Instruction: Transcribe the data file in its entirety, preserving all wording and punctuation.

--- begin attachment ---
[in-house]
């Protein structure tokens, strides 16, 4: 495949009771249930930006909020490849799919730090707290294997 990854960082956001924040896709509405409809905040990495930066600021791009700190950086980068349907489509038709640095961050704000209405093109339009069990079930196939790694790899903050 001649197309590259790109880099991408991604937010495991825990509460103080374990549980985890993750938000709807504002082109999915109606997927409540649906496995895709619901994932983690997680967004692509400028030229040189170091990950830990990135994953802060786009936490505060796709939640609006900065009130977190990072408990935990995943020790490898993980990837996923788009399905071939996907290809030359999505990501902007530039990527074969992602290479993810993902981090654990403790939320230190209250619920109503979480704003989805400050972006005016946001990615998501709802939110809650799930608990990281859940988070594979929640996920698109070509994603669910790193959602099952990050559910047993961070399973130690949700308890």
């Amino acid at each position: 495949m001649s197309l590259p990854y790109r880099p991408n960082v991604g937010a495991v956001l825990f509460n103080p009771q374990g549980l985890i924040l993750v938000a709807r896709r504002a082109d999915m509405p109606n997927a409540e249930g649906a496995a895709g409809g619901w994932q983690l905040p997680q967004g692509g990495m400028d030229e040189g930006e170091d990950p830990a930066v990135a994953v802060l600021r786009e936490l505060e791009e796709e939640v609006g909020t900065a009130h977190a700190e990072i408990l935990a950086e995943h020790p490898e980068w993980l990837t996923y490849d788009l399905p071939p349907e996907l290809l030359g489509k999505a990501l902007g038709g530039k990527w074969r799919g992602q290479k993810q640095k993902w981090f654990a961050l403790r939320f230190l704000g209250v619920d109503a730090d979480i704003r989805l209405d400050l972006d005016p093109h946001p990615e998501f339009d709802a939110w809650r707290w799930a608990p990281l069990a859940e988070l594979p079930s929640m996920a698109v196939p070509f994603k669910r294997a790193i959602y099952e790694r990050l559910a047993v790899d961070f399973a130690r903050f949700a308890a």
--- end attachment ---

[in-house]
């Protein structure tokens, strides 16, 4: 495949009771249930930006909020490849799919730090707290294997 990854960082956001924040896709509405409809905040990495930066600021791009700190950086980068349907489509038709640095961050704000209405093109339009069990079930196939790694790899903050 001649197309590259790109880099991408991604937010495991825990509460103080374990549980985890993750938000709807504002082109999915109606997927409540649906496995895709619901994932983690997680967004692509400028030229040189170091990950830990990135994953802060786009936490505060796709939640609006900065009130977190990072408990935990995943020790490898993980990837996923788009399905071939996907290809030359999505990501902007530039990527074969992602290479993810993902981090654990403790939320230190209250619920109503979480704003989805400050972006005016946001990615998501709802939110809650799930608990990281859940988070594979929640996920698109070509994603669910790193959602099952990050559910047993961070399973130690949700308890």
């Amino acid at each position: 495949m001649s197309l590259p990854y790109r880099p991408n960082v991604g937010a495991v956001l825990f509460n103080p009771q374990g549980l985890i924040l993750v938000a709807r896709r504002a082109d999915m509405p109606n997927a409540e249930g649906a496995a895709g409809g619901w994932q983690l905040p997680q967004g692509g990495m400028d030229e040189g930006e170091d990950p830990a930066v990135a994953v802060l600021r786009e936490l505060e791009e796709e939640v609006g909020t900065a009130h977190a700190e990072i408990l935990a950086e995943h020790p490898e980068w993980l990837t996923y490849d788009l399905p071939p349907e996907l290809l030359g489509k999505a990501l902007g038709g530039k990527w074969r799919g992602q290479k993810q640095k993902w981090f654990a961050l403790r939320f230190l704000g209250v619920d109503a730090d979480i704003r989805l209405d400050l972006d005016p093109h946001p990615e998501f339009d709802a939110w809650r707290w799930a608990p990281l069990a859940e988070l594979p079930s929640m996920a698109v196939p070509f994603k669910r294997a790193i959602y099952e790694r990050l559910a047993v790899d961070f399973a130690r903050f949700a308890a």